“We are going to have a large outbreak of measles,” Dr. Edwin J. Asturias, a pediatrician with the Colorado School of Public Health and Children’s Hospital Colorado, told the Denver Post this week. “For almost a decade we have been accumulating people without protection. We are like a forest waiting to catch fire.”


82% is likely below the threshold for herd immunity for diphtheria, polio, measles, mumps, whooping cough, rubella, and smallpox. In fact, in some parts of the state, it is much lower than that.

Without herd immunity, not only is it very likely that all their kids will get sick, but that infants, the elderly, people whose immunity has worn off and immune-compromised individuals will also get sick. The selfishness of anti-vaxxers places large numbers of others at risk.

And these people shut down an attempt last year trying to educate people, calling it harassment and coercion.

You may have a right to be willfully ignorant in this country but not a right to harm others through your willful ignorance.

Their selfishness – which could result in major outbreaks of preventable disease, disabling many and costing millions – is more important than public safety.

That is not what made America great. But if they want to game the system for their own benefit, while harming America, fine. There should, however, be consequences.

Do not allow their children into public spaces or into contact with others. Go ahead, do not vaccinate but no public schooling. No trips to the mall. Or to football games. They should be civilly sued for getting sick and spreading the disease.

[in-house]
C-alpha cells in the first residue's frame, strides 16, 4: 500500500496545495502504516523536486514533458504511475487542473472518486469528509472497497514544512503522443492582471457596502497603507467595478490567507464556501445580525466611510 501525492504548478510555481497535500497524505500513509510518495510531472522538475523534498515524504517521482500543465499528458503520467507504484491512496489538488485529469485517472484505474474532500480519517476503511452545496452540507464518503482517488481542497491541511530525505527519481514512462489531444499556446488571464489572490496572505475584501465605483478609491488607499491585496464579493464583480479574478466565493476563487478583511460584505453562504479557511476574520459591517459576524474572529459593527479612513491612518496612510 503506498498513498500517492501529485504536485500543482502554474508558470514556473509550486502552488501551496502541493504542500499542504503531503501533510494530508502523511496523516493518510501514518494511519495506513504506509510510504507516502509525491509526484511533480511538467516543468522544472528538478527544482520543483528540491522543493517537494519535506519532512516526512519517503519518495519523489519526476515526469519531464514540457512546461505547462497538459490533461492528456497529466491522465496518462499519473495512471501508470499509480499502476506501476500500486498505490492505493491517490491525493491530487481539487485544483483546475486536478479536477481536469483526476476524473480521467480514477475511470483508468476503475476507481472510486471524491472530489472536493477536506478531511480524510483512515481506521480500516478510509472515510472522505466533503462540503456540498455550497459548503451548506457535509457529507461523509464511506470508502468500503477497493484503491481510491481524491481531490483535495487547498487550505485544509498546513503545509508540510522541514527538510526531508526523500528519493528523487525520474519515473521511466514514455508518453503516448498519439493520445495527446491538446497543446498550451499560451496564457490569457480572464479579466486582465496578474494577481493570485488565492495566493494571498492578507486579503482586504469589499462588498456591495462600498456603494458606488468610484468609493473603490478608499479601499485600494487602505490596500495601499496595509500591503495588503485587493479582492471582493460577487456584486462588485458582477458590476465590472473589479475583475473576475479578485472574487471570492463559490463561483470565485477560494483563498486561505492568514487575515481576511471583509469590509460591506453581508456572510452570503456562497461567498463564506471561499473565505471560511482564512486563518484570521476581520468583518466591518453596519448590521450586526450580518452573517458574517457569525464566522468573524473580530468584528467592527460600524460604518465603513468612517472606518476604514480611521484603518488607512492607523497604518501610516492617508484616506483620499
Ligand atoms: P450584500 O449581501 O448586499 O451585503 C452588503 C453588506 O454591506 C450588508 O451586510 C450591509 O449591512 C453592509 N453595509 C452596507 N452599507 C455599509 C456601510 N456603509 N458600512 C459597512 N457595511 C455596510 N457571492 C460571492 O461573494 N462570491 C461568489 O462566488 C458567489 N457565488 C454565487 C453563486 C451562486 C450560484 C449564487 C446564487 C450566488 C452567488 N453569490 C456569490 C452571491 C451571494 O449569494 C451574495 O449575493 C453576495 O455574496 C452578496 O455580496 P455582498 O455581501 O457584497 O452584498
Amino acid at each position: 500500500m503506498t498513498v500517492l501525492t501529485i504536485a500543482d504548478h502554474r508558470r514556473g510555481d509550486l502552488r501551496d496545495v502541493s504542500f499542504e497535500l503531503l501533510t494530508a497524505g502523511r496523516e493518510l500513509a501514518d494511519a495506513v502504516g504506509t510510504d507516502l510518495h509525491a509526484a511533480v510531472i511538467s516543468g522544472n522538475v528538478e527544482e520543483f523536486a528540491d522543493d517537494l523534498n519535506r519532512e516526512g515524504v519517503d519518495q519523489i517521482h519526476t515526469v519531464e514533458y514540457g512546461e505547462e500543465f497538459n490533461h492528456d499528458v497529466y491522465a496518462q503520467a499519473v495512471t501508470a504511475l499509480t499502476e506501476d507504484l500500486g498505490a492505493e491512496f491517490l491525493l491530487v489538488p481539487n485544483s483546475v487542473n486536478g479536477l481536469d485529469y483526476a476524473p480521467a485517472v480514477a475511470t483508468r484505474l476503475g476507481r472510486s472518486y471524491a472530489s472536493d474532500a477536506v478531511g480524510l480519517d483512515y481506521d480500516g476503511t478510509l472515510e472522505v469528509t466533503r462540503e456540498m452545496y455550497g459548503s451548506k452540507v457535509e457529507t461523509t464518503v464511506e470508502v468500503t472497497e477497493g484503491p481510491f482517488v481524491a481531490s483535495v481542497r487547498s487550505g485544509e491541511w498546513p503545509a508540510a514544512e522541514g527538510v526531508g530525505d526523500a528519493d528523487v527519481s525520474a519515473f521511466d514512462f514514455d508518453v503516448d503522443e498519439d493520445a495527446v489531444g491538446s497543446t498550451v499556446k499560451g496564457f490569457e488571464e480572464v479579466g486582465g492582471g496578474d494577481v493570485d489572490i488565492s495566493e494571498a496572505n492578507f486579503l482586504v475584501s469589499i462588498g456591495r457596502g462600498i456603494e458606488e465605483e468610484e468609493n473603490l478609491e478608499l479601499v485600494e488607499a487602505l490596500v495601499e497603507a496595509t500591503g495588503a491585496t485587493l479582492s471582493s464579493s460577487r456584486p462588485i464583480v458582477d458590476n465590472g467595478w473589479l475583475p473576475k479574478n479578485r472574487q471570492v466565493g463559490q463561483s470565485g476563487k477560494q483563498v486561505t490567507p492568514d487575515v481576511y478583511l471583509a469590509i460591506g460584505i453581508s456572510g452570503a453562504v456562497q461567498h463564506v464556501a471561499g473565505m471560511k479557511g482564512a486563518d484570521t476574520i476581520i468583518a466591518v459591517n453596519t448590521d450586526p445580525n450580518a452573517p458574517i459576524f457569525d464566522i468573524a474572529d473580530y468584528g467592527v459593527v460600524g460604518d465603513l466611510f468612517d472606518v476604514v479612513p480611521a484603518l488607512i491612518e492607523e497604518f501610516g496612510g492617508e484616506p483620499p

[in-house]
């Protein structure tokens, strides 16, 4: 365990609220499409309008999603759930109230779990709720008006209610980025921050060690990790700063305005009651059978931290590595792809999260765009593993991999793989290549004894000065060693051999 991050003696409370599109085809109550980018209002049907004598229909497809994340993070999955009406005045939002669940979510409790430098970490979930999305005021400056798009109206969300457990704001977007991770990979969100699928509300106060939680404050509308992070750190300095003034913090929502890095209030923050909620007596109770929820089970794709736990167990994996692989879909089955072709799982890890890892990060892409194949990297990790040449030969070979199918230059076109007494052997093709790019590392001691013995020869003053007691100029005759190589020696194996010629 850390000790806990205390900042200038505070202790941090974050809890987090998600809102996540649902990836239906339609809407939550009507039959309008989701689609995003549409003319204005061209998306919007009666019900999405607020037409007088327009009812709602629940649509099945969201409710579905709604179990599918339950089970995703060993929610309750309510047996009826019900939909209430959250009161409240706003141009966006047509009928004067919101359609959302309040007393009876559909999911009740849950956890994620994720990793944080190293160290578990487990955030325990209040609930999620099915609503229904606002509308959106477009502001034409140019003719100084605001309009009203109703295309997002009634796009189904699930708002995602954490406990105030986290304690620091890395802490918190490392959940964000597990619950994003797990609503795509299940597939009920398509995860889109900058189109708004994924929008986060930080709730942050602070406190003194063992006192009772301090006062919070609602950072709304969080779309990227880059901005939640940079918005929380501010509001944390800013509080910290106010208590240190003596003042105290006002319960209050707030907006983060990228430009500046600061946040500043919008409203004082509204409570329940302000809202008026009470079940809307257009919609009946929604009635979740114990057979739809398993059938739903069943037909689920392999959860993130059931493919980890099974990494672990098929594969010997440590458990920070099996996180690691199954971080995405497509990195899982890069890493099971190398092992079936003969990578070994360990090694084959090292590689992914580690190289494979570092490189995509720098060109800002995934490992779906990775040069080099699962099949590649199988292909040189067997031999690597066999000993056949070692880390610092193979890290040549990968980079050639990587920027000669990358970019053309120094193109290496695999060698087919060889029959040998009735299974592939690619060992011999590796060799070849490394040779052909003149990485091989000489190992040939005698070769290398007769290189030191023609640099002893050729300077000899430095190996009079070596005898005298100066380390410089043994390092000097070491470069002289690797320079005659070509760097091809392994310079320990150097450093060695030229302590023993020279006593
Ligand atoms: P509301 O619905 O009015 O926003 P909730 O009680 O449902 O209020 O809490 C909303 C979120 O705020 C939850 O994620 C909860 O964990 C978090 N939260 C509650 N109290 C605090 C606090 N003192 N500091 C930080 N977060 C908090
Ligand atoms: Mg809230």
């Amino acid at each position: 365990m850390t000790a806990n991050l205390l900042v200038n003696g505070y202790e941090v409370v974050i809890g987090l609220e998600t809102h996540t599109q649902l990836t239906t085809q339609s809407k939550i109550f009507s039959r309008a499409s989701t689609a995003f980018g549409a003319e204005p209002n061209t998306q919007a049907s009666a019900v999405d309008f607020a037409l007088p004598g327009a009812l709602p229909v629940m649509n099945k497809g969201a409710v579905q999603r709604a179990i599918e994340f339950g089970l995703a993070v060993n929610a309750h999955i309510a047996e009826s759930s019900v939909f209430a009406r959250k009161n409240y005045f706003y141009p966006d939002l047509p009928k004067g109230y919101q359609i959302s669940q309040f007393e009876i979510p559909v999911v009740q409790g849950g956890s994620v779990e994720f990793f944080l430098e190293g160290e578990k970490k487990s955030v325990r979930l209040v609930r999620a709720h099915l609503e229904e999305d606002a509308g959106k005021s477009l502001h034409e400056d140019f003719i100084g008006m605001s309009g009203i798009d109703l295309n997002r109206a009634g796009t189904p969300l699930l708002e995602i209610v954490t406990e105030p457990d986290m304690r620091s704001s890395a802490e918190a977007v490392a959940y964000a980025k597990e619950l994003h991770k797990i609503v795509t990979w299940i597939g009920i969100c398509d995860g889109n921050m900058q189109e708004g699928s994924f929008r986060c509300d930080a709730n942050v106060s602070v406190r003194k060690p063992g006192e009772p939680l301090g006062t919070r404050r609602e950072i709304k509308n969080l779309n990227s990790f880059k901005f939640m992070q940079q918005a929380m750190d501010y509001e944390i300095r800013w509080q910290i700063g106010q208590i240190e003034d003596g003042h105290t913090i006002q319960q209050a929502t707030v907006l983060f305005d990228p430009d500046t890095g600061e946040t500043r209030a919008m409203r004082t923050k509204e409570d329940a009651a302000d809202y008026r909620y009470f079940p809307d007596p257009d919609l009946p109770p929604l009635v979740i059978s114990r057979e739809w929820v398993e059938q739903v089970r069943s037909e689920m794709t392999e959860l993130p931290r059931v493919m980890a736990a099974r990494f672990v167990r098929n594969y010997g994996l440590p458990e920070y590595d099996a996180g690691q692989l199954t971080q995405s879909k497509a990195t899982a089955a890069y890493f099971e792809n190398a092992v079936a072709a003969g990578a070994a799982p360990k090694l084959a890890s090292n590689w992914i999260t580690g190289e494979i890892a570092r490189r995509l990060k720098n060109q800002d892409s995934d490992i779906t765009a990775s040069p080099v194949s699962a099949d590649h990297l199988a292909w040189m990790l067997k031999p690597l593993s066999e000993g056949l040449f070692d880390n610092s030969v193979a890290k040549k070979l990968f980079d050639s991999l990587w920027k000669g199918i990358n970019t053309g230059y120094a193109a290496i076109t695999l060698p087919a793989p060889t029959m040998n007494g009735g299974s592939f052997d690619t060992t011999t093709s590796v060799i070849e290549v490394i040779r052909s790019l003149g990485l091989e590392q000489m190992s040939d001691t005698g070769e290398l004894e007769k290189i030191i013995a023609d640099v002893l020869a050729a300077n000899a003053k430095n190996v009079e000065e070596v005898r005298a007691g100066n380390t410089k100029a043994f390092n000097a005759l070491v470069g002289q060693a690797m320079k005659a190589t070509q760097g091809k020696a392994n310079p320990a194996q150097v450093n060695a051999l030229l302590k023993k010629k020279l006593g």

Heck places like Disneyland should look into technology to prevent children or adults who are shedding virus (and may not even be showing symptoms yet) from entering their parks. (Sure, these may take minutes now but who does not expect that to be greatly reduced in a few years.)

Heck, a smartphone attachment was just described and the results published. SO, go ahead and do not vaccinate. Just look forward to a whole lot of finger pricks for blood.

If I was an onwer of any place where people congregated, I would be worried about my employees’’ health and that of their families with weakened immune systems.

As well as law suits from anyone getting sick due to my facility.

I’m sure this will do wonders for the ski resorts when infectious disease spreads like wildfire throughout the state.

People are perfectly free to make decisions about their own health but they should not  be allowed to jeopardize the health of others.